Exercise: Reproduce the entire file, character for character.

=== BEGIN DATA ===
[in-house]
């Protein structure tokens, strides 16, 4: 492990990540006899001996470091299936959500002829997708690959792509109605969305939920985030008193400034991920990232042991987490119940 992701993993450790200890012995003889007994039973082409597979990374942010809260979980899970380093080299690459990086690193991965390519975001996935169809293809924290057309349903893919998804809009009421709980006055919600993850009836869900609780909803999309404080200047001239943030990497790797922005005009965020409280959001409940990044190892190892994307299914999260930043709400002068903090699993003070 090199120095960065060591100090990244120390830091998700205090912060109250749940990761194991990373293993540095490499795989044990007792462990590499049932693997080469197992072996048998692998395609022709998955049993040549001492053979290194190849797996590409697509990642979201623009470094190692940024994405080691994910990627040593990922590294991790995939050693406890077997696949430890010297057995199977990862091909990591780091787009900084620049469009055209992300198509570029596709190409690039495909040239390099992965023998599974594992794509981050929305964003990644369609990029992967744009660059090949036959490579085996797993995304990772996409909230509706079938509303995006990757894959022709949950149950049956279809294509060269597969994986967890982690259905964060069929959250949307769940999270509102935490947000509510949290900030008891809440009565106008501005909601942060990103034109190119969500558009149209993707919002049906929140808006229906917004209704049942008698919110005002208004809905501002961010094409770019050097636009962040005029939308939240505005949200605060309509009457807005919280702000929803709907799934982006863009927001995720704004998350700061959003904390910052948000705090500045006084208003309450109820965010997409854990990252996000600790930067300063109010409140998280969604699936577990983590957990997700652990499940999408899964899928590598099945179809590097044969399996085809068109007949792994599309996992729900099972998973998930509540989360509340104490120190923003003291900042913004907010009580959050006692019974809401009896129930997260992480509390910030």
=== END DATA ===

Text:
[in-house]
């Protein structure tokens, strides 16, 4: 492990990540006899001996470091299936959500002829997708690959792509109605969305939920985030008193400034991920990232042991987490119940 992701993993450790200890012995003889007994039973082409597979990374942010809260979980899970380093080299690459990086690193991965390519975001996935169809293809924290057309349903893919998804809009009421709980006055919600993850009836869900609780909803999309404080200047001239943030990497790797922005005009965020409280959001409940990044190892190892994307299914999260930043709400002068903090699993003070 090199120095960065060591100090990244120390830091998700205090912060109250749940990761194991990373293993540095490499795989044990007792462990590499049932693997080469197992072996048998692998395609022709998955049993040549001492053979290194190849797996590409697509990642979201623009470094190692940024994405080691994910990627040593990922590294991790995939050693406890077997696949430890010297057995199977990862091909990591780091787009900084620049469009055209992300198509570029596709190409690039495909040239390099992965023998599974594992794509981050929305964003990644369609990029992967744009660059090949036959490579085996797993995304990772996409909230509706079938509303995006990757894959022709949950149950049956279809294509060269597969994986967890982690259905964060069929959250949307769940999270509102935490947000509510949290900030008891809440009565106008501005909601942060990103034109190119969500558009149209993707919002049906929140808006229906917004209704049942008698919110005002208004809905501002961010094409770019050097636009962040005029939308939240505005949200605060309509009457807005919280702000929803709907799934982006863009927001995720704004998350700061959003904390910052948000705090500045006084208003309450109820965010997409854990990252996000600790930067300063109010409140998280969604699936577990983590957990997700652990499940999408899964899928590598099945179809590097044969399996085809068109007949792994599309996992729900099972998973998930509540989360509340104490120190923003003291900042913004907010009580959050006692019974809401009896129930997260992480509390910030």